Anyone involved in academia will know of the importance of impact and on 8th June I will be speaking about the Open Graves, Open Minds project at the Public Engagement with Research Conference 2016 (Prince Edward Lecture Hall, University of Hertfordshire, College Lane Campus). I will be live tweeting on the day from @OGOMProject and @DrSamGeorge1 using #uhengage16. I hope some OGOMERS will be following and responding. A synopsis of my paper is below:
|Open Graves, Open Minds – adventures in the media and ‘The people seeking the company of wolves’.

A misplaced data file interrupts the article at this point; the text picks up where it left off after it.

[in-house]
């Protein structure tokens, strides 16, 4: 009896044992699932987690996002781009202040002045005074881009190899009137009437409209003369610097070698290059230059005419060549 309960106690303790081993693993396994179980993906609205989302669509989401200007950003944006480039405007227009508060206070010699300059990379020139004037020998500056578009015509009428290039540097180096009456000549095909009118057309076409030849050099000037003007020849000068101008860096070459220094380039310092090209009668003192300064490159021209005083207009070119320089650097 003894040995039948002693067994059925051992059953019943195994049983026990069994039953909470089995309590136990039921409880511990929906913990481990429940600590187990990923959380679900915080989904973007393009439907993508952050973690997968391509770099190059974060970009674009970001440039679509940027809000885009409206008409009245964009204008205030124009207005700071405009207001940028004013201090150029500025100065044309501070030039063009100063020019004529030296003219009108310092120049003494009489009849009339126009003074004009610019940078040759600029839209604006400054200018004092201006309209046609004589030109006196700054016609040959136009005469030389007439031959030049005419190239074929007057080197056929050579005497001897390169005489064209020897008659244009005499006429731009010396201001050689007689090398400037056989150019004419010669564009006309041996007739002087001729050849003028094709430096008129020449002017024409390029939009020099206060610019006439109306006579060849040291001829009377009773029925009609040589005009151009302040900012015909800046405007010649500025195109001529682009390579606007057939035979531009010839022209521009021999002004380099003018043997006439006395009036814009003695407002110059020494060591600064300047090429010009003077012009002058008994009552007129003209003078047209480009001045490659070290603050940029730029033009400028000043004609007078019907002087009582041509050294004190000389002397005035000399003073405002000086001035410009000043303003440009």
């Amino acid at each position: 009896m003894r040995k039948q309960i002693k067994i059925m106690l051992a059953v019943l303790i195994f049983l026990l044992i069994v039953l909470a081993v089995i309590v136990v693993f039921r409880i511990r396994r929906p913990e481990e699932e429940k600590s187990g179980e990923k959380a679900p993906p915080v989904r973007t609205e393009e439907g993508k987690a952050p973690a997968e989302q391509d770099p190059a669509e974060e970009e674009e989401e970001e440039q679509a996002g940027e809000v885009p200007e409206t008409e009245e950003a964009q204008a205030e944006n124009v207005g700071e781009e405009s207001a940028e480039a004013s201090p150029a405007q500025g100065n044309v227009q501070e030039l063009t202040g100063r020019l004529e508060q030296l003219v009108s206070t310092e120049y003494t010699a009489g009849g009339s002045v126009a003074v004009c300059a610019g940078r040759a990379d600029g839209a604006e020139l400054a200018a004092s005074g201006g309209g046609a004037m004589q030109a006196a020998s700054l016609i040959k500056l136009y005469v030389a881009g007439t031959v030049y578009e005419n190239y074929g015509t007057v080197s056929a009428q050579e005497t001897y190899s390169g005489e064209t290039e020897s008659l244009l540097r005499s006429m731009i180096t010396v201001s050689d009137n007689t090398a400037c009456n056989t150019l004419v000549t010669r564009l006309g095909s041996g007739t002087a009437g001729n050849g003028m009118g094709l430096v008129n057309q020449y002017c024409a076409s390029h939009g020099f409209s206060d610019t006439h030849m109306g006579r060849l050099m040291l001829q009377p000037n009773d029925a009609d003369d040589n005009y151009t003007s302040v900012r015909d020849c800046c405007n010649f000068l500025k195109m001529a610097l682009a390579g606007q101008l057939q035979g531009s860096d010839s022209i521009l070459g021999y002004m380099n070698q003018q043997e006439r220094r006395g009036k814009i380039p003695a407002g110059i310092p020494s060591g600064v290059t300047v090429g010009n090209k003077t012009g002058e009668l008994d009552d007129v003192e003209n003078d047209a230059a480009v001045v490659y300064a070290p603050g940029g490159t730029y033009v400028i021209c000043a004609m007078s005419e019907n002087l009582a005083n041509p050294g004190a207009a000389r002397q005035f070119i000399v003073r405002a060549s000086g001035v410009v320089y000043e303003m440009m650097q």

|This paper will focus on ‘impacts’ relating to the ‘Open Graves, Open Minds’ project. OGOM relates the undead in literature, art, and other media to questions concerning gender, technology, consumption, and social change. It extends to all narratives of the dark arts, the fantastic, the fabulous, and the magical. I will seek to explore the measuring of impact in relation to the project and the difficulties faced in providing evidence for cultural change (or pedagogical shifts) in response to the underpinning research. From this, I will address the problem of archiving material (going back to 2010), to demonstrate the reach of the project. In particular I will interrogate the problems encountered in disseminating and evaluating responses to the project’s activities in the media, taking the 2016 ‘Company of Wolves’ conference as a case study. The 3 day event ‘The Company of Wolves’: Sociality, Animality, and Subjectivity in Literary and Cultural Narratives—Werewolves, Shapeshifters, and Feral Humans’ received unprecedented attention in both the national and international press (from the BBC to The Guardian and The Independent, from Russia Today to the Smithsonian Magazine in the US and the South China Post), but the question remains as to who exactly was reading these stories, and how this can be measured or disseminated? Responding to the coverage in the BBC I will seek to answer the questions who were ‘The people seeking ‘the company of wolves”? And why does this matter?